Over the course of the past few years, we have seen plenty of harm minimisation measures introduced to help at-risk pokie players and problem gamblers reduce their spending on gaming machines. A new study has delved into the issue to determine whether or not these measures have been successful, and findings indicate that they have made a difference.
According to ABC News, the study has found that pokie clubs have seen their gaming profits decline by up to $45 million. This equals a total savings of $8600 for at-risk gamblers. While clubs owners may be disappointed in the loss of revenue, harm minimisation has helped players gamble more responsibly and spend less money. The first major harm minimisation measure that was introduced banned ATMs from gaming venues.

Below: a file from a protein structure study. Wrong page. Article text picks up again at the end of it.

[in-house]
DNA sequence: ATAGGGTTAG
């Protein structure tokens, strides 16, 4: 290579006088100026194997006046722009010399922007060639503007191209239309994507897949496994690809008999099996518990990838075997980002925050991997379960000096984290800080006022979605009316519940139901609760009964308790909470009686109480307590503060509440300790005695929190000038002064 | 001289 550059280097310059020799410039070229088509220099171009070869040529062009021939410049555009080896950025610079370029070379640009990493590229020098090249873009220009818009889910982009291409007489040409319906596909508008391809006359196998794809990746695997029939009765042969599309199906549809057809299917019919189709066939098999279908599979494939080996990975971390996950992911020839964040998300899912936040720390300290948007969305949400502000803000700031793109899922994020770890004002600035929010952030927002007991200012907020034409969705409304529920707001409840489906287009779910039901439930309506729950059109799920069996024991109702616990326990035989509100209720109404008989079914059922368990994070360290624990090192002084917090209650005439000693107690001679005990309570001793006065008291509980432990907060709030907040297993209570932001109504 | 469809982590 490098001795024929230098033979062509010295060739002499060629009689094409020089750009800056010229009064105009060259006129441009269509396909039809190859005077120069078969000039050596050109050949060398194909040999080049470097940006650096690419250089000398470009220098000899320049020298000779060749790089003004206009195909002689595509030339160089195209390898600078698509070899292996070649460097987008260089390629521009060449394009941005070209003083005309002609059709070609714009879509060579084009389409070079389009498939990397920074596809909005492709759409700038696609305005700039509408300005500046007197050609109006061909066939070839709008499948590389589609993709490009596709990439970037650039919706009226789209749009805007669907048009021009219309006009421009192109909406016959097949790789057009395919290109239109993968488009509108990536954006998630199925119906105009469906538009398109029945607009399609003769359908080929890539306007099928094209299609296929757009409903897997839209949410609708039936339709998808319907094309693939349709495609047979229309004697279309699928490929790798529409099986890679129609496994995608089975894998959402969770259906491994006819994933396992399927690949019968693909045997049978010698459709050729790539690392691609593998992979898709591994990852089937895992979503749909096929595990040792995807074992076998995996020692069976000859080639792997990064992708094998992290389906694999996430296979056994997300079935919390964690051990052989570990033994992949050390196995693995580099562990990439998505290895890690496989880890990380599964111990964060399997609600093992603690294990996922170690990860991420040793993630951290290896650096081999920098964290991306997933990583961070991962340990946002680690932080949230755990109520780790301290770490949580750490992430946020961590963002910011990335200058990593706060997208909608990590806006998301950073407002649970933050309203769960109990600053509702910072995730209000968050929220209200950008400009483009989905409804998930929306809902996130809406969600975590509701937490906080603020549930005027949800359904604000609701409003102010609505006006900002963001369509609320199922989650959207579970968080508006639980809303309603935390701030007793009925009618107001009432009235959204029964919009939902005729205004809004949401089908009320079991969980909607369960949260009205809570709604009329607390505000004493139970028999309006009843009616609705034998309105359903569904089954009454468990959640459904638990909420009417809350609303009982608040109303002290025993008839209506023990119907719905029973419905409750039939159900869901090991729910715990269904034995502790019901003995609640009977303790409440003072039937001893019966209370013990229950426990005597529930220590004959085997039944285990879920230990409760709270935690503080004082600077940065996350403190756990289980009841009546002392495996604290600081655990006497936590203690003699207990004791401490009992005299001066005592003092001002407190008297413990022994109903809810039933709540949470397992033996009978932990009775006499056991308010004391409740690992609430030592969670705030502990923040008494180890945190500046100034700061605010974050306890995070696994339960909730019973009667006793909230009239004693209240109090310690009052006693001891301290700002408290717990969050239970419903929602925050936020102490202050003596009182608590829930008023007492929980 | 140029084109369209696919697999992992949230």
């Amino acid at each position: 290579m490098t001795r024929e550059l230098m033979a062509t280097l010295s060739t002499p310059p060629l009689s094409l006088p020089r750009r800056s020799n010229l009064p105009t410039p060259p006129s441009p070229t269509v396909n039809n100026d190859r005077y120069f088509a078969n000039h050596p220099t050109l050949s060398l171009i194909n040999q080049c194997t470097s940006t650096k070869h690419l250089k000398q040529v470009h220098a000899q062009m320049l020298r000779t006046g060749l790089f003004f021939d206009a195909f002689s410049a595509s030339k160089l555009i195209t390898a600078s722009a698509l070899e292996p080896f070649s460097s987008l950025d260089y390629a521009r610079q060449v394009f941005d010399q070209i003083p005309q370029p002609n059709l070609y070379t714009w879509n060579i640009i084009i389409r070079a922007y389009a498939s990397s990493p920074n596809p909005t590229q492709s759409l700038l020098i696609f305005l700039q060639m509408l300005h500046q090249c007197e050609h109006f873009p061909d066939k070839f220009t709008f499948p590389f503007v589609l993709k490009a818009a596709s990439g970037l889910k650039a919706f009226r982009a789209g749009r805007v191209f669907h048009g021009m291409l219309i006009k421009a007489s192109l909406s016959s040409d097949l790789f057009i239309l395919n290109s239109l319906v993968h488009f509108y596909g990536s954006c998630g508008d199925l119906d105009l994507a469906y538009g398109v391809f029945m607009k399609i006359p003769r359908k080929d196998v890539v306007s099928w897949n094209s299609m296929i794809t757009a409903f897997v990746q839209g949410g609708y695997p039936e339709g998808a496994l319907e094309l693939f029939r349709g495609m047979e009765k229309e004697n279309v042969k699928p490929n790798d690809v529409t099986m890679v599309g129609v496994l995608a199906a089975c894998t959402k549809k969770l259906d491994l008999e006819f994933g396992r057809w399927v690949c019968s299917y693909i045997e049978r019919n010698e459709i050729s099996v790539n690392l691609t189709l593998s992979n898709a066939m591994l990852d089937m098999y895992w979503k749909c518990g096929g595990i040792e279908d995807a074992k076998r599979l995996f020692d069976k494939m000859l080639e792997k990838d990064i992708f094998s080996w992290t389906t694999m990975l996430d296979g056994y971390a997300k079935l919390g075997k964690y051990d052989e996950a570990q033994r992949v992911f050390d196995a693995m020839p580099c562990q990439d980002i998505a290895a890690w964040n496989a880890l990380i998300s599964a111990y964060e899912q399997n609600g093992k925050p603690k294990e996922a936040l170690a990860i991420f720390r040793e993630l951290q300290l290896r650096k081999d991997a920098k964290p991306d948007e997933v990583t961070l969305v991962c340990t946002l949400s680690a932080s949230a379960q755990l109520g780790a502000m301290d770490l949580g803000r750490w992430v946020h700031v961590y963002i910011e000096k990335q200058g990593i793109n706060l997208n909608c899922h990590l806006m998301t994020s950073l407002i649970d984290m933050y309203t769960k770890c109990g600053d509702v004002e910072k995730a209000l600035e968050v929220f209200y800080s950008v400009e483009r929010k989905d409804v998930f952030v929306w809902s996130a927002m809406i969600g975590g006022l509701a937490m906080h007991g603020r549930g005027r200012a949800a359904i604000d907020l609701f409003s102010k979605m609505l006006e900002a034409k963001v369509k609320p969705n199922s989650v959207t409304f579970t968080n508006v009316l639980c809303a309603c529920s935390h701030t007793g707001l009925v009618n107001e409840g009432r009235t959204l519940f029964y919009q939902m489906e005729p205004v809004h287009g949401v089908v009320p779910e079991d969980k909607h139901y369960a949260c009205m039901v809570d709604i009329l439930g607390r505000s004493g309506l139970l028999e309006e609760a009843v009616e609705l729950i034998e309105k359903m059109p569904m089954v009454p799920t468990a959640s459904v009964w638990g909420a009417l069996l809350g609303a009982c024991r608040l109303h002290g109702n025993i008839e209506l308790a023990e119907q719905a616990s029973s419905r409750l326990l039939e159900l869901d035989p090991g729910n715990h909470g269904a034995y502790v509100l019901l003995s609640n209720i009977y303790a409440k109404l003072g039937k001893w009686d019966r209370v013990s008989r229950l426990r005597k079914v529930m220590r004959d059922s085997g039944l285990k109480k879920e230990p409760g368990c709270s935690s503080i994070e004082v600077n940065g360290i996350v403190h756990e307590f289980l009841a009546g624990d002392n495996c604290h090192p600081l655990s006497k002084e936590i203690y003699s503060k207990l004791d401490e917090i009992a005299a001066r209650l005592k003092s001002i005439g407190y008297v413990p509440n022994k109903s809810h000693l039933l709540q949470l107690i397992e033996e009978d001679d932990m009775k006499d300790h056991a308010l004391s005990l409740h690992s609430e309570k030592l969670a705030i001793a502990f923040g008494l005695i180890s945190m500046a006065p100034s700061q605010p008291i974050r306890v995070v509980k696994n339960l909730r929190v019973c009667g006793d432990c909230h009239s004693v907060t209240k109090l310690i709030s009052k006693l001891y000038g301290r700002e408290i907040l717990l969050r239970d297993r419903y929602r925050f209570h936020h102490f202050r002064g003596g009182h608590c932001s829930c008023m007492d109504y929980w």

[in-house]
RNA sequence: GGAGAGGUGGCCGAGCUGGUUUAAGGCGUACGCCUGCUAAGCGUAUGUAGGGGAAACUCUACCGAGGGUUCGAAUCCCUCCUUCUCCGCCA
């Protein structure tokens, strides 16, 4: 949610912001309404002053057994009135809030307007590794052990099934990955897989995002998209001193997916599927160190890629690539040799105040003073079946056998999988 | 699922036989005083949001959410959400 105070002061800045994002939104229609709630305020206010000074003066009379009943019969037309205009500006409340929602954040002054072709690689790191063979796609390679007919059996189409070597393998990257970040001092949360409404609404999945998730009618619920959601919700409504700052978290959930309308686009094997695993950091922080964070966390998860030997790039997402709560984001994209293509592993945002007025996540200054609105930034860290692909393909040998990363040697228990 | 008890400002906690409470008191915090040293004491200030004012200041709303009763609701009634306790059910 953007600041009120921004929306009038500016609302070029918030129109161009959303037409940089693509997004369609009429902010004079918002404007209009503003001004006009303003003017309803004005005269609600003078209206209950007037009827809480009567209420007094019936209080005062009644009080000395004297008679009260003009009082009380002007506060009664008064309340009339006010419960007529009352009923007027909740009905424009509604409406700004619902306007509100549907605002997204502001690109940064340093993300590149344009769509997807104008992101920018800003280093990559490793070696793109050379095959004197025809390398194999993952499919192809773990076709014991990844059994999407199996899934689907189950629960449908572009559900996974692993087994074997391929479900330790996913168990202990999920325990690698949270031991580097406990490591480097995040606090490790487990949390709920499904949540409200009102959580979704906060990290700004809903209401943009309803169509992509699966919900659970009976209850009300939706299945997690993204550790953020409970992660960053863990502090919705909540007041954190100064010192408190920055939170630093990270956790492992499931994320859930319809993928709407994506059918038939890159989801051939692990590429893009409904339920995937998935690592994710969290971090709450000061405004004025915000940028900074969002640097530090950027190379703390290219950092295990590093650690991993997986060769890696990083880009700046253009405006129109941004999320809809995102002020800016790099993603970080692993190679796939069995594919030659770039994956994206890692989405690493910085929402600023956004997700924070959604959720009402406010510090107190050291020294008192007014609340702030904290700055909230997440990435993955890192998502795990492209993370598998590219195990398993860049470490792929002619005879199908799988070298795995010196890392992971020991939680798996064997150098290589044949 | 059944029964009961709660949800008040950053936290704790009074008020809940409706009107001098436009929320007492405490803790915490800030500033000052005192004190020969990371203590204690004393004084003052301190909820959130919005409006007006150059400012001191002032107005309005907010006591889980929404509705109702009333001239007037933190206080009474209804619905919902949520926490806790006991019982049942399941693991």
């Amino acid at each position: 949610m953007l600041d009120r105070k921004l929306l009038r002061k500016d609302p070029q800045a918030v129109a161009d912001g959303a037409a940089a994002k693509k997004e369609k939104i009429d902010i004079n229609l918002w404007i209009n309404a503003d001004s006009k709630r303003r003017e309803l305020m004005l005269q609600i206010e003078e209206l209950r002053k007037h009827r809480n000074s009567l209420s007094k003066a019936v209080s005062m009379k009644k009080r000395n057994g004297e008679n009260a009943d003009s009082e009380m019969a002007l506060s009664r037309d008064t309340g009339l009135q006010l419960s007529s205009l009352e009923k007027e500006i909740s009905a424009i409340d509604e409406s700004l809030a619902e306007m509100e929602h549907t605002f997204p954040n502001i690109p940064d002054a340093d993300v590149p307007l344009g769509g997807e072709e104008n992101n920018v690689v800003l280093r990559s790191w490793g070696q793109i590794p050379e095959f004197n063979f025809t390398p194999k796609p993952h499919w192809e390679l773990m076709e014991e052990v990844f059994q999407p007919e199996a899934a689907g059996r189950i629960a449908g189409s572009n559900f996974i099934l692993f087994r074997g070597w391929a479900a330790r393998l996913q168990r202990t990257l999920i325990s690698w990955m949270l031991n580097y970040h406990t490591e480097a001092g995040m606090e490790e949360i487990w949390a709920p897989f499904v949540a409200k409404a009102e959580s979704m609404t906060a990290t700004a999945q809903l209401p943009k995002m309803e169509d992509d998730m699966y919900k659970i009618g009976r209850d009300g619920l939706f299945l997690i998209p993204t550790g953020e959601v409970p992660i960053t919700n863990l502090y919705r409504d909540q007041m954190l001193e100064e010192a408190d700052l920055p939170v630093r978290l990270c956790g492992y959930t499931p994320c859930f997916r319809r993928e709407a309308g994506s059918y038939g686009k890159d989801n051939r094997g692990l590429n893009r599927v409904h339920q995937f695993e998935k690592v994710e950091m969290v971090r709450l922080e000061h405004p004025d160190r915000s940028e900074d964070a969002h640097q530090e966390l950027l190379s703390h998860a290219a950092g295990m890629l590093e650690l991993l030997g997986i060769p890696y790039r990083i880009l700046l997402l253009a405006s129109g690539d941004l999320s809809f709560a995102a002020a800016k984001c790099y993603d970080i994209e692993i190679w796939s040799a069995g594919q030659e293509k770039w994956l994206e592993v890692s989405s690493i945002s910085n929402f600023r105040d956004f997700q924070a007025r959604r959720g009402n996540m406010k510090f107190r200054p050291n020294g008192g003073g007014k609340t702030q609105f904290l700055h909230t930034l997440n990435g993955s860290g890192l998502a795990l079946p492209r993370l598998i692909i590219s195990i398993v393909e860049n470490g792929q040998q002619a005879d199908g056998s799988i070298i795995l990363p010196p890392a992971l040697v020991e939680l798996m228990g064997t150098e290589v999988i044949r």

This meant that players would have to leave the venue in order to take out more cash to spend on pokies. It was shown to be effective, as it removed players from the building to give them time to think about their spending, and many players would decide to stop gambling for the day. The other measure restricted poker machines from paying out any more than $1000 in cash.
This would prevent players from pouring large winnings back into the games. They would be required to step away from the game to collect their winnings – another effective way of encouraging players to take a break from gambling. At-risk gamblers and moderate players reported a decreased gaming expenditure, demonstrating that these measures have been helpful in curbing their spending.
Problem gamblers reported no decrease in expenditure – but, this is still a positive step, as there has not been a significant increase in problem gambling spending across Tasmania, either. Responsible gambling advocates state that more can be done to reducing gambling spending in the state. While this is true, the results are encouraging, and the current measures are certainly a step in the right direction.